You may have heard that the Supreme Court of PA recently established (June 20) a broad interpretation of the Environmental Rights Amendment (Article 1, section 27) to the State Constitution, cementing in place the Commonwealth’s role as trustees for public natural resources. The Constitutional amendment states:

Pennsylvania’s public natural resources are the common property of all the people, including generations yet to come. As trustee of these resources, the Commonwealth shall conserve and maintain them for the benefit of all the people. The people have a right to clean air, pure water, and to the preservation of the natural, scenic, historic and esthetic values of the environment.

This Supreme Court of PA ruling sets aside 40 years of more restrictive interpretations. This is important here because the water in these wells is a common resource. We, as a Land Grant, have embraced the Environmental Rights Amendment, which we quote in our strategic plan.

I would also draw your attention the Community Bill of Rights adopted by Ferguson Township which states:

“Right to Pure Water. All residents, natural communities and ecosystems in Ferguson Township possess a fundamental and inalienable right to sustainably access, use, consume, and preserve water drawn from natural water cycles that provide pure water necessary to sustain life within the Township.” Section 1.05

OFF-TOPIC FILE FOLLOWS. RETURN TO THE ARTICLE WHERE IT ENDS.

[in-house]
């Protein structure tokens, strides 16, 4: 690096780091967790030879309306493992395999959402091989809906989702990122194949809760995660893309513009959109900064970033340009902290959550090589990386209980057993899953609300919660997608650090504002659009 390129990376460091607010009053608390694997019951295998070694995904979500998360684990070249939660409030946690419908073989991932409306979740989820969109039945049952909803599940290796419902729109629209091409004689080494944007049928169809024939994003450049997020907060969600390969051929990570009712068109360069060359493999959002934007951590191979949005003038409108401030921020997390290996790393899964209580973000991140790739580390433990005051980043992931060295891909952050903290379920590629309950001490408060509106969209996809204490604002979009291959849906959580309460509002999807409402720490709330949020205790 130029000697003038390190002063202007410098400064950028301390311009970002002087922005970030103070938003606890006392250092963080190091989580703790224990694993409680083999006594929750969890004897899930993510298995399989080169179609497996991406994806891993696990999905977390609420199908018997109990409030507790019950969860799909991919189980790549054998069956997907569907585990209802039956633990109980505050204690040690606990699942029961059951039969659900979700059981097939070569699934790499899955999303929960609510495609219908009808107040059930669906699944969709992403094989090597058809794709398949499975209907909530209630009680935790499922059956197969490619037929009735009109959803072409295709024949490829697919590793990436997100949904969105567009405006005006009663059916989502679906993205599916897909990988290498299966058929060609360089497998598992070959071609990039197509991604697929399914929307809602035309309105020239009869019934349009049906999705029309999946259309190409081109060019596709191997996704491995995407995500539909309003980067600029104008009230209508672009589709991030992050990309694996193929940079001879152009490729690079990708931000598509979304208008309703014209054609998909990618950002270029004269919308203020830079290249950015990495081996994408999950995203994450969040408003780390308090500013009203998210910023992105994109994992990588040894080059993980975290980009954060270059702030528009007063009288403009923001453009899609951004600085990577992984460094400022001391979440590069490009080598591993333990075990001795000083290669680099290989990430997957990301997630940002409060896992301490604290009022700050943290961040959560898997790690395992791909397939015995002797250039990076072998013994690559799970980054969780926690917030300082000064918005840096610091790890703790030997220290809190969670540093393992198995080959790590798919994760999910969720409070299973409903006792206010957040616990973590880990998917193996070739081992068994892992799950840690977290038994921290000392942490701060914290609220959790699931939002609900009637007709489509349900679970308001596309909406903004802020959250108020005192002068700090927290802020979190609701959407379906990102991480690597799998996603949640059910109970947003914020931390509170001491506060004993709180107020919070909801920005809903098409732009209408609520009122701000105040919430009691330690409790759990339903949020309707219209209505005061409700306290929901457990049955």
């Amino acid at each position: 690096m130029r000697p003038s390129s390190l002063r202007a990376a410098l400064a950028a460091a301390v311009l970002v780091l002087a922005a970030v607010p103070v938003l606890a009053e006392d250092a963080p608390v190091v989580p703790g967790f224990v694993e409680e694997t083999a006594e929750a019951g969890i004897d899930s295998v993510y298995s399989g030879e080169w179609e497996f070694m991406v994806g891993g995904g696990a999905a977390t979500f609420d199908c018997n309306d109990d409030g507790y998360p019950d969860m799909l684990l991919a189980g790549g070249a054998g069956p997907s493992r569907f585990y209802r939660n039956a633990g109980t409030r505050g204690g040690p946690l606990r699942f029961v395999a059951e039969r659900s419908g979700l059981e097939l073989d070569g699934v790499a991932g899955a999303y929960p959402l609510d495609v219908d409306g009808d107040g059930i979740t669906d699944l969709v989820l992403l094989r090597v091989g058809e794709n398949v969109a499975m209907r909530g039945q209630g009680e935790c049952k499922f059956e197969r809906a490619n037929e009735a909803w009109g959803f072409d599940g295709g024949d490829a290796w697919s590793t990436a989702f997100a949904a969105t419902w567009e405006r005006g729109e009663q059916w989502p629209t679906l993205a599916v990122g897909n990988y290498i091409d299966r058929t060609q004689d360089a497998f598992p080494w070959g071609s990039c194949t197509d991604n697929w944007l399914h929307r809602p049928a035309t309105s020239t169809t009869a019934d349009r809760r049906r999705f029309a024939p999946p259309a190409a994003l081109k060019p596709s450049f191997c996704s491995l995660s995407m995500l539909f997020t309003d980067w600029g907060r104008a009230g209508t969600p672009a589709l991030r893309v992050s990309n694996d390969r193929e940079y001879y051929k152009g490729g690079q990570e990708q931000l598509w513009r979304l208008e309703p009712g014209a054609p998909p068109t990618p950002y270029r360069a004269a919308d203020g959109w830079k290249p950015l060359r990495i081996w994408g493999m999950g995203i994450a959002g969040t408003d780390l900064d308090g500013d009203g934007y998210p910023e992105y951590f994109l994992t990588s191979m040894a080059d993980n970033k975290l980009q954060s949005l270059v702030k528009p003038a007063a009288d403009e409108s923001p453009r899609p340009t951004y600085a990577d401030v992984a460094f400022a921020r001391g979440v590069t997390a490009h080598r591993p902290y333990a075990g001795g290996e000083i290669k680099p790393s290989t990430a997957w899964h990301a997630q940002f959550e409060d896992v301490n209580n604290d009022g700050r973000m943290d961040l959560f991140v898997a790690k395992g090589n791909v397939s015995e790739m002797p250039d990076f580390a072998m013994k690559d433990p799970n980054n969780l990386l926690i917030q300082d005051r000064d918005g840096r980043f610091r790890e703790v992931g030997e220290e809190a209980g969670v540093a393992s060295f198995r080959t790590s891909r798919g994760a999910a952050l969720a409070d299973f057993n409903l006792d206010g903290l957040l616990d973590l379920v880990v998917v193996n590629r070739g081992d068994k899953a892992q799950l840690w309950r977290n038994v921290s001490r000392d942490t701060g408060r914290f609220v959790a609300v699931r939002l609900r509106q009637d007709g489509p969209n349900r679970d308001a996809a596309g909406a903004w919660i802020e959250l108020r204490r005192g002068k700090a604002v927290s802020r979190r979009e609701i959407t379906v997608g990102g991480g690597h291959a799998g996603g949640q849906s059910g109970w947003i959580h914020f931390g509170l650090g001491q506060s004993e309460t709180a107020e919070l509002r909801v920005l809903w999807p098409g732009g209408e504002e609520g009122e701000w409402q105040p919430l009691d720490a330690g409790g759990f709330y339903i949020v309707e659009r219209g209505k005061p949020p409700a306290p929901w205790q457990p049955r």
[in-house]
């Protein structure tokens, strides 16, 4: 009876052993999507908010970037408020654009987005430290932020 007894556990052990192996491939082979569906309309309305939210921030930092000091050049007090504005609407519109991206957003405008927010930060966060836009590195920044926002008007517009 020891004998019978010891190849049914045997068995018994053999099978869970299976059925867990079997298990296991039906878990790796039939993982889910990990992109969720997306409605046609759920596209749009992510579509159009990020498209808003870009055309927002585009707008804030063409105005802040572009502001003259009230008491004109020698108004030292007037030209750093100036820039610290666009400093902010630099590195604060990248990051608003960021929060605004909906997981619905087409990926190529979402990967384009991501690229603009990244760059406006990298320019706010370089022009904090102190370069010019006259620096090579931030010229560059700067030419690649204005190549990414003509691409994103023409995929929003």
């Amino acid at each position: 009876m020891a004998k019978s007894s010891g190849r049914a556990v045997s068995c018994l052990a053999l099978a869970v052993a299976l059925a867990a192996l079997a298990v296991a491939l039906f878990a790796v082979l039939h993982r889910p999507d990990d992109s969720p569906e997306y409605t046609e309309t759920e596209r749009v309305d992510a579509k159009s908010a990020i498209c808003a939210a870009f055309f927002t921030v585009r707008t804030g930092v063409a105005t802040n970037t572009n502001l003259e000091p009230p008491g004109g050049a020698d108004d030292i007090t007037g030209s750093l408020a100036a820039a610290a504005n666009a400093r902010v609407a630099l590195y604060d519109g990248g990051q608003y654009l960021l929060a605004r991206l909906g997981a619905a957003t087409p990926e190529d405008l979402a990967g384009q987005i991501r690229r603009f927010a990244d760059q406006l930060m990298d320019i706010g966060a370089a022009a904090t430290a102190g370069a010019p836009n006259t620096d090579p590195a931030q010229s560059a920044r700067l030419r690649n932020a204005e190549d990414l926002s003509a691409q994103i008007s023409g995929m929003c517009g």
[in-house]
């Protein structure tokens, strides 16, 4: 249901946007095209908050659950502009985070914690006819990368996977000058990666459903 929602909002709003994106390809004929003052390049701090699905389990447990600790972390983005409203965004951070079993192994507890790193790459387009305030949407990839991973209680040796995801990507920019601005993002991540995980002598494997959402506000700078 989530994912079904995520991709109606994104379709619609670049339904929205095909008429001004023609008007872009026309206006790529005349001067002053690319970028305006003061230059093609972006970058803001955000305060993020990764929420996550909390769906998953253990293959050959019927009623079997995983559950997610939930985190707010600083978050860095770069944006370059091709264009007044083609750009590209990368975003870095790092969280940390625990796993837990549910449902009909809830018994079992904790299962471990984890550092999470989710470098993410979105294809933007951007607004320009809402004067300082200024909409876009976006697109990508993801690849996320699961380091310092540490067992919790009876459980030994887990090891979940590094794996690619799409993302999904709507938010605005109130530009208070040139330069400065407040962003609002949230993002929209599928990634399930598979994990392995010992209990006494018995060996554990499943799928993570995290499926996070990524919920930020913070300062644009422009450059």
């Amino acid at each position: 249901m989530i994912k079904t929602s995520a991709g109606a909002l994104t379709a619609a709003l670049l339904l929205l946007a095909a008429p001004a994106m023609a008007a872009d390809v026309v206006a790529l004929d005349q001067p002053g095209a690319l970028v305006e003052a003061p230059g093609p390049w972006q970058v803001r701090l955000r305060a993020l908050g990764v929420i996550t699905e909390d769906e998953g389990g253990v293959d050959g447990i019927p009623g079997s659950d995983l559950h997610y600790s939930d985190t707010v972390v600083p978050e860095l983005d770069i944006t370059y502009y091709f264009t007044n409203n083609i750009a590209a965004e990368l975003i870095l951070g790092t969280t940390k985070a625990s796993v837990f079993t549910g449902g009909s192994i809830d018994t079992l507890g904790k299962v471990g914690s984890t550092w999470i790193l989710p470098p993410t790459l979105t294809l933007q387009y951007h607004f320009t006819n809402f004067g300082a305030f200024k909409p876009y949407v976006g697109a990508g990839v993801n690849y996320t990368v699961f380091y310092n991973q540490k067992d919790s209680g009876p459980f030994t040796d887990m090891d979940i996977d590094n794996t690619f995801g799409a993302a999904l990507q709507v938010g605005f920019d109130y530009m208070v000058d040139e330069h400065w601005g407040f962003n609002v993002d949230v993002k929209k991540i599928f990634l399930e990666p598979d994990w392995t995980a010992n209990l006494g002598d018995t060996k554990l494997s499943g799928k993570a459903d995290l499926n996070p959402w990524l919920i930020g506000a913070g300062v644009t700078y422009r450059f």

Finally, were Toll Brothers plan to be put forward today it would not be compliant with the current stormwater management plan. I have heard the argument that their plan went above and beyond what was required and thus is safe.  I have seen no evidence of this and would point out that if they submitted the same plan today it would not be compliant with regulations in place to protect water.

I do not know if we (Penn State) can reasonably state that in selling this land we have no responsibility should the wells get contaminated. But perhaps it is best to observe the precautionary principle and find an alternative solution.

Last Saturday I drove around for 3 hours with a local developer and it is clear there are many sites near the University which we could sell to Toll Brothers. I am happy to provide maps highlighting where these are.

In conclusion, it is my view that proceeding with the sale to Toll Brothers represents a risk to the University. This is certainly in terms of our reputation in this community but may be a broader risk as we are the State’s Land Grant and have responsibility to be stewards of our natural resources.

I am happy to serve you or the Board in any way I can as we navigate this issue.


David Hughes